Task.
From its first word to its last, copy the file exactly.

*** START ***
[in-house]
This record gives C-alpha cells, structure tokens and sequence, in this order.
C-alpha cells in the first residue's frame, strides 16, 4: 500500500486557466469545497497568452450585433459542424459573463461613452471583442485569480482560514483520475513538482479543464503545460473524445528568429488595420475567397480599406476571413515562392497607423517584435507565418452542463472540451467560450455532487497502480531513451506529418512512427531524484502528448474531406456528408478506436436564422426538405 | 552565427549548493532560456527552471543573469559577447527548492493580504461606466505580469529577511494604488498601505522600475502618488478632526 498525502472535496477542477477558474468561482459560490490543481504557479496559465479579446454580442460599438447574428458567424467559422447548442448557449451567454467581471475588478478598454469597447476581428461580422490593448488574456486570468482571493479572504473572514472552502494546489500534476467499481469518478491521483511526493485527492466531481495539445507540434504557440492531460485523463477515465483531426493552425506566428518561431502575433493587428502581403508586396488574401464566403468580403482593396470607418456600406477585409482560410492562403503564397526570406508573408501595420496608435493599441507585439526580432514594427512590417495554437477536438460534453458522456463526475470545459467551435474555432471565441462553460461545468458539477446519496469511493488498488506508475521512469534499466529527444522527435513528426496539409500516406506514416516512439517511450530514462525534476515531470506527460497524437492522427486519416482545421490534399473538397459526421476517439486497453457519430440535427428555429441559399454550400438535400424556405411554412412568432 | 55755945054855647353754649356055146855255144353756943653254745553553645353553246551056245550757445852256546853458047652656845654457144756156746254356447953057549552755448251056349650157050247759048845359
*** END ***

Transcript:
[in-house]
This record gives C-alpha cells, structure tokens and sequence, in this order.
C-alpha cells in the first residue's frame, strides 16, 4: 500500500486557466469545497497568452450585433459542424459573463461613452471583442485569480482560514483520475513538482479543464503545460473524445528568429488595420475567397480599406476571413515562392497607423517584435507565418452542463472540451467560450455532487497502480531513451506529418512512427531524484502528448474531406456528408478506436436564422426538405 | 552565427549548493532560456527552471543573469559577447527548492493580504461606466505580469529577511494604488498601505522600475502618488478632526 498525502472535496477542477477558474468561482459560490490543481504557479496559465479579446454580442460599438447574428458567424467559422447548442448557449451567454467581471475588478478598454469597447476581428461580422490593448488574456486570468482571493479572504473572514472552502494546489500534476467499481469518478491521483511526493485527492466531481495539445507540434504557440492531460485523463477515465483531426493552425506566428518561431502575433493587428502581403508586396488574401464566403468580403482593396470607418456600406477585409482560410492562403503564397526570406508573408501595420496608435493599441507585439526580432514594427512590417495554437477536438460534453458522456463526475470545459467551435474555432471565441462553460461545468458539477446519496469511493488498488506508475521512469534499466529527444522527435513528426496539409500516406506514416516512439517511450530514462525534476515531470506527460497524437492522427486519416482545421490534399473538397459526421476517439486497453457519430440535427428555429441559399454550400438535400424556405411554412412568432 | 55755945054855647353754649356055146855255144353756943653254745553553645353553246551056245550757445852256546853458047652656845654457144756156746254356447953057549552755448251056349650157050247759048845359